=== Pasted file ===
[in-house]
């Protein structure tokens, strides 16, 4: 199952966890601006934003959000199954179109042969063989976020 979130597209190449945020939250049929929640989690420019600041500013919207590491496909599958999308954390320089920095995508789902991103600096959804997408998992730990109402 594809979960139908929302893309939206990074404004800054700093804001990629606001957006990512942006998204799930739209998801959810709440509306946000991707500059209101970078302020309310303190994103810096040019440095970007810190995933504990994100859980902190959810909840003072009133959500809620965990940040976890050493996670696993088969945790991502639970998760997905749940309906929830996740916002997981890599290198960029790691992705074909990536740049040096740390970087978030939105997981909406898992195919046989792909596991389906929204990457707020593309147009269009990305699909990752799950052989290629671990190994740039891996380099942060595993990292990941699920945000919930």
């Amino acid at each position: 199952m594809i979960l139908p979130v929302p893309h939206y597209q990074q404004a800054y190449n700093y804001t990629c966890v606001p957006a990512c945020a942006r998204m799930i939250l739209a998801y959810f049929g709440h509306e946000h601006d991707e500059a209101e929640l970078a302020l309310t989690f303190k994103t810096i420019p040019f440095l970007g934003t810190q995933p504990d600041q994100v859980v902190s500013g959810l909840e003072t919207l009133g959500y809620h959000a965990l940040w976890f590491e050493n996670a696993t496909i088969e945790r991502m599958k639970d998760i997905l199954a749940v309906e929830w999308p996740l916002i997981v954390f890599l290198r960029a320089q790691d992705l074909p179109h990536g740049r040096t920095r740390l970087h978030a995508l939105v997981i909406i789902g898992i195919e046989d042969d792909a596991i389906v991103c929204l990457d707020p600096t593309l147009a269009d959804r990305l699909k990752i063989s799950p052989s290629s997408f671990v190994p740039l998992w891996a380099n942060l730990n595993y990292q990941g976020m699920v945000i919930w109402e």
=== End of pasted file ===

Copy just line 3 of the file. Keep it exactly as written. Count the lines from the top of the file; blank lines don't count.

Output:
């Amino acid at each position: 199952m594809i979960l139908p979130v929302p893309h939206y597209q990074q404004a800054y190449n700093y804001t990629c966890v606001p957006a990512c945020a942006r998204m799930i939250l739209a998801y959810f049929g709440h509306e946000h601006d991707e500059a209101e929640l970078a302020l309310t989690f303190k994103t810096i420019p040019f440095l970007g934003t810190q995933p504990d600041q994100v859980v902190s500013g959810l909840e003072t919207l009133g959500y809620h959000a965990l940040w976890f590491e050493n996670a696993t496909i088969e945790r991502m599958k639970d998760i997905l199954a749940v309906e929830w999308p996740l916002i997981v954390f890599l290198r960029a320089q790691d992705l074909p179109h990536g740049r040096t920095r740390l970087h978030a995508l939105v997981i909406i789902g898992i195919e046989d042969d792909a596991i389906v991103c929204l990457d707020p600096t593309l147009a269009d959804r990305l699909k990752i063989s799950p052989s290629s997408f671990v190994p740039l998992w891996a380099n942060l730990n595993y990292q990941g976020m699920v945000i919930w109402e």